Unlike the other sections of this exhibit, the photographs here offer a deviation from Donna Ferrato’s usual themes and imagery. There is little to no context known about the stories surrounding these images, and much of Ferrato’s intended interpretation has to be gleaned from the titles of the works themselves. This lack of emphasis on the individual identities of Ferrato’s subjects is an important point in understanding the messages of these photographs.
Despite the obvious differences in content, these images all capture a sense of freedom and enjoyment found, in part, through anonymity. None of these images seek to make an explicit statement on oppression and violence, but rather provoke thought through their simplicity. Ferrato aims to make people question their understanding of pleasure as something independent from sexual activity, and something to appreciate as a whole. Due to the abstract nature of these images, more focus is drawn towards the tone or mood they possess rather than what is literally being shown in the image. The pieces delving into pleasure span over years and coincide with strides regarding conversations about physical enjoyment and its relation to sexual comfort.
Not much is known about this piece. We don’t know what the image is of, or how it was created. All we know is that it was gifted to a man who now only allows it to be viewed by appointment in an art gallery at Yale. The abstractness of this piece leaves it open to many interpretations. Does the electric styling of the piece go along with the so-called “machine” in the title, or is it meant to represent the electrifying experience that is the female orgasm? It is interesting that the concept of the female orgasm is now being gatekept by a man.
Collective Unconscious Orgasm Machine. 2001
Christy Ferrato Unfettered, Mother, Educator, Artist, Poet, Unbeatable, Rocky. Mts 1993
The overall theme of this photograph is freedom. The woman in this photograph appears to be at peace and free from worry. The photo is set in the Rocky Mountains, which represent freedom and escape for many. The title mentions the name Christy Ferrato but no further information can be found on who she is or if she exists at all. The title also lists a number of roles women could play in society. Ferrato could have been complimenting women in succeeding at these difficult roles but also reminding them that they can still feel freed and at peace in their lives.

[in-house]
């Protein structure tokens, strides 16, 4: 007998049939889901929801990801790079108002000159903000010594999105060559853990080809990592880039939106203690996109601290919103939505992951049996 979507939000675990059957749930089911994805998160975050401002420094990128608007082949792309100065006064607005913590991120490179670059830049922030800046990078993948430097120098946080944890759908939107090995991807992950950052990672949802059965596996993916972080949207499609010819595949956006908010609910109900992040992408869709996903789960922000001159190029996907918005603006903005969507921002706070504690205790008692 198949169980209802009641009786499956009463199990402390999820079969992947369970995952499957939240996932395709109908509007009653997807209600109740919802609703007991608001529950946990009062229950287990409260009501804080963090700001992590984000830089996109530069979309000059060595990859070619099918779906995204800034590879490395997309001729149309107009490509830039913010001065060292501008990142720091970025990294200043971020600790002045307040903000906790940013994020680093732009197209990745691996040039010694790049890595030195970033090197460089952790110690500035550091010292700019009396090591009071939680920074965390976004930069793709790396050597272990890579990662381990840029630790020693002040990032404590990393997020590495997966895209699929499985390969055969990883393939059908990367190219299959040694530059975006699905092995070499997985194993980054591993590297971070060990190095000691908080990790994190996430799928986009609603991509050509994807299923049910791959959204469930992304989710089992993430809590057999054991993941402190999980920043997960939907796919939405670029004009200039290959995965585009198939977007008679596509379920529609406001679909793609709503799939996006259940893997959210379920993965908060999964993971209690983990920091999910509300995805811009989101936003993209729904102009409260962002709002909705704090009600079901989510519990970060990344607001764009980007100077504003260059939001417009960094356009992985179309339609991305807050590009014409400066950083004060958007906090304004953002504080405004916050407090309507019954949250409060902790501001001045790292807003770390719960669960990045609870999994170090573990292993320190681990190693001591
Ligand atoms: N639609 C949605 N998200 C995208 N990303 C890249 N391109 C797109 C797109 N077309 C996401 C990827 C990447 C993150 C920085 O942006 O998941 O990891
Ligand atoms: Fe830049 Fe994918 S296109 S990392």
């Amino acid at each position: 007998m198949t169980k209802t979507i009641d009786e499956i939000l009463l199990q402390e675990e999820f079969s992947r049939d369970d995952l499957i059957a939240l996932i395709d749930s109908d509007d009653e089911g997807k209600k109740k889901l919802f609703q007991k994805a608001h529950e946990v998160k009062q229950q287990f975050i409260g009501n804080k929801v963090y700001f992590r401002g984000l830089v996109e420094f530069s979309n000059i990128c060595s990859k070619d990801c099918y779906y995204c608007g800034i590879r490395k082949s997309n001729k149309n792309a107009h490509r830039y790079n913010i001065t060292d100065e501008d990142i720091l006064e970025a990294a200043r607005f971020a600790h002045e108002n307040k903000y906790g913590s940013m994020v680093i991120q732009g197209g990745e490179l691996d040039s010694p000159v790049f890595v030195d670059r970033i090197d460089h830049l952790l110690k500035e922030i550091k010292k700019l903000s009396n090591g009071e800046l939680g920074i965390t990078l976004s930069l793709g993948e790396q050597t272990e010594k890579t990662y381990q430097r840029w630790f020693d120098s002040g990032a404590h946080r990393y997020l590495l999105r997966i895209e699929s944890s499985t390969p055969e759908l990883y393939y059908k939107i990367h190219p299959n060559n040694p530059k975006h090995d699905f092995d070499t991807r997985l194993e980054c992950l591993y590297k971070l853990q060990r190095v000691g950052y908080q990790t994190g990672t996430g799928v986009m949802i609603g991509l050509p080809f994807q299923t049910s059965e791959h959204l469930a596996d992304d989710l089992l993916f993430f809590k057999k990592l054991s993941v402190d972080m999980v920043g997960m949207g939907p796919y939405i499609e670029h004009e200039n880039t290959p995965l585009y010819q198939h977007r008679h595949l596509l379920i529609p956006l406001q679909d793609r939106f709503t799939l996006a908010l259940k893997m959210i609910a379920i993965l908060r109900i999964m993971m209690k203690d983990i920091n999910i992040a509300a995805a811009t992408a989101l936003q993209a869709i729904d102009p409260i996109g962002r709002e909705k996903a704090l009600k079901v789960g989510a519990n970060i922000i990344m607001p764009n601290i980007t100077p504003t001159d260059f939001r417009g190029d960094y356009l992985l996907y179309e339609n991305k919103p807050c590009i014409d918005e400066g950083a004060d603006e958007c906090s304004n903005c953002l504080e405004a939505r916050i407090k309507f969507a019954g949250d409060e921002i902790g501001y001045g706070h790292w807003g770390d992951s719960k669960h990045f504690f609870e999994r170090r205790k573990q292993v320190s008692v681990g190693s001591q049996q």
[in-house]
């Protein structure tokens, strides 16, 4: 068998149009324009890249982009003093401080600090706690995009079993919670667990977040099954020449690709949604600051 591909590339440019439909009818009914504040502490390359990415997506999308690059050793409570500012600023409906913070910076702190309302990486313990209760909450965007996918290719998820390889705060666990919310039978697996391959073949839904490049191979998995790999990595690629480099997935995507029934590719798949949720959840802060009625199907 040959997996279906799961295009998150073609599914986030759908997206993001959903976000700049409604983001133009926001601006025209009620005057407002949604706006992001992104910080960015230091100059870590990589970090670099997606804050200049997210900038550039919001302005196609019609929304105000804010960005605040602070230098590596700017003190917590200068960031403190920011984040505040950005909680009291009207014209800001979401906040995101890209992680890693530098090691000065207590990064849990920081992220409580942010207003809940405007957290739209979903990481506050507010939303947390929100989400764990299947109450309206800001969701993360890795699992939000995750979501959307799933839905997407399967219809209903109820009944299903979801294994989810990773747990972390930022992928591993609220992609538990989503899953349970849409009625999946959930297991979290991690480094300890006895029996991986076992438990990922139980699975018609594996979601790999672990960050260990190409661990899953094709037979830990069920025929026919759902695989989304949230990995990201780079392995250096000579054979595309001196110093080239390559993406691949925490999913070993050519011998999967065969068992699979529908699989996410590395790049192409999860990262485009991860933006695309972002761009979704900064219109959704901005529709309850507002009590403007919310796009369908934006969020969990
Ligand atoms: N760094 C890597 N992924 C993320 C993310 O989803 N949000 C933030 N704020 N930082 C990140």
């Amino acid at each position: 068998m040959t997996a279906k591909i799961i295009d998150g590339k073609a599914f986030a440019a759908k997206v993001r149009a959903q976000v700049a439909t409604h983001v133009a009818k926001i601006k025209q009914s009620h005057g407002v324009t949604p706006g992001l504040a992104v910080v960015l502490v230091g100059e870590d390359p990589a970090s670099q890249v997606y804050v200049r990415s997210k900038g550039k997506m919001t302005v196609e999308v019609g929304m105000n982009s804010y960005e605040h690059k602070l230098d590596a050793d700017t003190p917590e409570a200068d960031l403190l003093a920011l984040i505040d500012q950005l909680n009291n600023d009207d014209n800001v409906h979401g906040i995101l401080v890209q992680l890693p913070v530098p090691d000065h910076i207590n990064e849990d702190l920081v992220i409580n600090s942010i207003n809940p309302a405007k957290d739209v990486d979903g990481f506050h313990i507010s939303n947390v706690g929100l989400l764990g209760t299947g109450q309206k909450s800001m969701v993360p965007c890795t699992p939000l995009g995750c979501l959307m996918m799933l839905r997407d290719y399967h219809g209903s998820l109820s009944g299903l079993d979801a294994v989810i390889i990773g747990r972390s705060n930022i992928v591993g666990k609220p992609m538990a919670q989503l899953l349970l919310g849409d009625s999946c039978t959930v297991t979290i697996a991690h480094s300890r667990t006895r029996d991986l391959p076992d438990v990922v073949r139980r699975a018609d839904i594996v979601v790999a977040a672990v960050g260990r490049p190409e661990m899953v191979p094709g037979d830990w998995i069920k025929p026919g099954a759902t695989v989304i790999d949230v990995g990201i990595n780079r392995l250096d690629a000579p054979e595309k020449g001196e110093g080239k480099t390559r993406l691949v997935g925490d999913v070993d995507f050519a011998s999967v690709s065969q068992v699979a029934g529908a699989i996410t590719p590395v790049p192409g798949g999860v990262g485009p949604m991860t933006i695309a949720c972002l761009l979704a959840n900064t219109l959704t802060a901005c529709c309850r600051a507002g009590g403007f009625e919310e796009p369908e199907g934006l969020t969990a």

In this photograph, Charlie is the only subject who is clothed, and the nudity present isn’t seductive, but more so secretive. The nudity present has a provocative undertone, since there is no genitalia, and sexual activity is only implied. Having the child being the main subject is a clear attempt at defying societal norms surrounding monogamy and heretosexuality. Swinging is sexual activity in which both singles and partners in a committed relationship sexually engage with others, which takes a great deal of trust and communication, something Ferrato didn’t capture in her exhibits about domestic abuse in heterosexual relationships.
Charlie in the Bedroom with Swinger. 1981
This photo is one of many from Ferrato’s 2017 book Holy. It highlights that tattooing is not simply an act of decoration, but of physical and spiritual
transformation. The placement of this tattoo over the spine in particular speaks not only to the fortitude of the subject for enduring the pain of the tattooing process, but also to the crucial role the human spine fills by holding up the body to allow it to stand tall in the face of life’s challenges.